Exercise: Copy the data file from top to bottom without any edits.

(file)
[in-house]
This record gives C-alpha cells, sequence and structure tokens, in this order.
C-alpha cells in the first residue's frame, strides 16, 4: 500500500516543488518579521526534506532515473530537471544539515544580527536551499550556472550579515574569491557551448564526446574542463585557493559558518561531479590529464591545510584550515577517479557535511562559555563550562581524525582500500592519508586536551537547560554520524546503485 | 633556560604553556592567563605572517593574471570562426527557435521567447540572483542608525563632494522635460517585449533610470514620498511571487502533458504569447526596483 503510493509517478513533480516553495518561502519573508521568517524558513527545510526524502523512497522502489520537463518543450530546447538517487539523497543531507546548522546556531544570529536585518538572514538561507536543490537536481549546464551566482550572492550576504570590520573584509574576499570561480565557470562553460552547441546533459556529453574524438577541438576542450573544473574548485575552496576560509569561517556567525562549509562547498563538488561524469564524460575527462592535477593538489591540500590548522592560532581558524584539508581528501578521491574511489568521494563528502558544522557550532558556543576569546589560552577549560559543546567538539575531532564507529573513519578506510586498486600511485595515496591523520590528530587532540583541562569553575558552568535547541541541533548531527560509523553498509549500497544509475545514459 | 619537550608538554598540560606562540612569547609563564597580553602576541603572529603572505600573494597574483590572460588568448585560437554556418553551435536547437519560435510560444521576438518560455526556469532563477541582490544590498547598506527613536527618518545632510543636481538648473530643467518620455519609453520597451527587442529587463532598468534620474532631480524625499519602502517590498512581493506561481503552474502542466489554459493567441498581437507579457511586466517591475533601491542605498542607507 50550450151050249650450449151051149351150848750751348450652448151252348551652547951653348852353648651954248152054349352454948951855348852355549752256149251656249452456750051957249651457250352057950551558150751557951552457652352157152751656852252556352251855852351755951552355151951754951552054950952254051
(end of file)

[in-house]
This record gives C-alpha cells, sequence and structure tokens, in this order.
C-alpha cells in the first residue's frame, strides 16, 4: 500500500516543488518579521526534506532515473530537471544539515544580527536551499550556472550579515574569491557551448564526446574542463585557493559558518561531479590529464591545510584550515577517479557535511562559555563550562581524525582500500592519508586536551537547560554520524546503485 | 633556560604553556592567563605572517593574471570562426527557435521567447540572483542608525563632494522635460517585449533610470514620498511571487502533458504569447526596483 503510493509517478513533480516553495518561502519573508521568517524558513527545510526524502523512497522502489520537463518543450530546447538517487539523497543531507546548522546556531544570529536585518538572514538561507536543490537536481549546464551566482550572492550576504570590520573584509574576499570561480565557470562553460552547441546533459556529453574524438577541438576542450573544473574548485575552496576560509569561517556567525562549509562547498563538488561524469564524460575527462592535477593538489591540500590548522592560532581558524584539508581528501578521491574511489568521494563528502558544522557550532558556543576569546589560552577549560559543546567538539575531532564507529573513519578506510586498486600511485595515496591523520590528530587532540583541562569553575558552568535547541541541533548531527560509523553498509549500497544509475545514459 | 619537550608538554598540560606562540612569547609563564597580553602576541603572529603572505600573494597574483590572460588568448585560437554556418553551435536547437519560435510560444521576438518560455526556469532563477541582490544590498547598506527613536527618518545632510543636481538648473530643467518620455519609453520597451527587442529587463532598468534620474532631480524625499519602502517590498512581493506561481503552474502542466489554459493567441498581437507579457511586466517591475533601491542605498542607507 50550450151050249650450449151051149351150848750751348450652448151252348551652547951653348852353648651954248152054349352454948951855348852355549752256149251656249452456750051957249651457250352057950551558150751557951552457652352157152751656852252556352251855852351755951552355151951754951552054950952254051